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A coloured photographic portrait of a woman wearing an Order of Australia award. The woman is wearing a floral outfit, gold coloured earrings and a pearl neckless. Behind the women features wooden floorboard stairs with a red floral runner on top of it. On the reverse side there is a round stick on label with the handwritten text 'ROLL48 / #11 / Willsallen' on it. The photograph is also set in a cream card folder.
The Mary Willsallen collection comprises a pony-sized sulky, matching harness, carriage-driving whip and hat used by Willsallen when competing in driving events and in harness classes at agricultural shows. It is complemented by a horse measuring stick; a rug (made from show ribbons); a trunk used to store parts of the sulky; and a sample of 20 ribbons won in harness, riding and led classes. The collection also includes manuscript records by Willsallen on the history of her pony and hackney studs, as well as documents and photographs illustrating her involvement in showing and breeding.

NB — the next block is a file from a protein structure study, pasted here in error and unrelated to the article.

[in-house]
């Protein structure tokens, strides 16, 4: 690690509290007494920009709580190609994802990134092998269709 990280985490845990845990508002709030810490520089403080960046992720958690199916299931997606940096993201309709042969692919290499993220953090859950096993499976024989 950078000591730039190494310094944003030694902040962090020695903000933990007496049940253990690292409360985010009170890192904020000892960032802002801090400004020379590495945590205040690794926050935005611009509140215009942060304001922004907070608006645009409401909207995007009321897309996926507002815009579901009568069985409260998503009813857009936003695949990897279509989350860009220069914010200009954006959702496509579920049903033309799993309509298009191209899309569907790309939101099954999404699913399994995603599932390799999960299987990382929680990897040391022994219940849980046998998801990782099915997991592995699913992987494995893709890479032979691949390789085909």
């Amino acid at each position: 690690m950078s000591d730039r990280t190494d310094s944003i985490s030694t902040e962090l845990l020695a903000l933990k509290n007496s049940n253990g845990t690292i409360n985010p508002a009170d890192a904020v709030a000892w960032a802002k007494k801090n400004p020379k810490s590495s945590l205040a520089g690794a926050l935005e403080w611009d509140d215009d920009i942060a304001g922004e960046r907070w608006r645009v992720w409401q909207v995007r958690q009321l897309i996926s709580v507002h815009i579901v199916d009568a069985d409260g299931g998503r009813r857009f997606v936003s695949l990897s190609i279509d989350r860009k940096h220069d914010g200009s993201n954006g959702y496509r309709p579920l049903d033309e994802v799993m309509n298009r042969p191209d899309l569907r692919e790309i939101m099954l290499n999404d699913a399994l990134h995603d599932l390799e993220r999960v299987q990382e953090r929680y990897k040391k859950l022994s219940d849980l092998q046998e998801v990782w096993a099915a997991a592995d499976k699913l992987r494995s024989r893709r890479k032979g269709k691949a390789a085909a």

Willsallen was born in 1927 near Harden when horses were still integral to urban and rural life. Despite the abrupt end to the reliance of horses in harness for haulage and transport with the rise of mechanised vehicles, Willsallen became a prominent pony and hackney breeder. She was also a founder of the Australian Driving Society and crucial to the development of carriage driving as a sport. Agricultural shows were one of the main avenues for Willsallen to display her prowess at driving and breeding. The competitive aspect of shows and their importance in establishing benchmarks in breeding is evident in her collection. The pony-sized Sydney sulky Willsallen used in competition is of particular interest as it was probably made by H.H. Stocks, one of the last coachbuilding firms in Sydney. Like similar trades, Stocks moved into motor body building with the dominance of the car.
W 255mm x H 300mm x D 4mm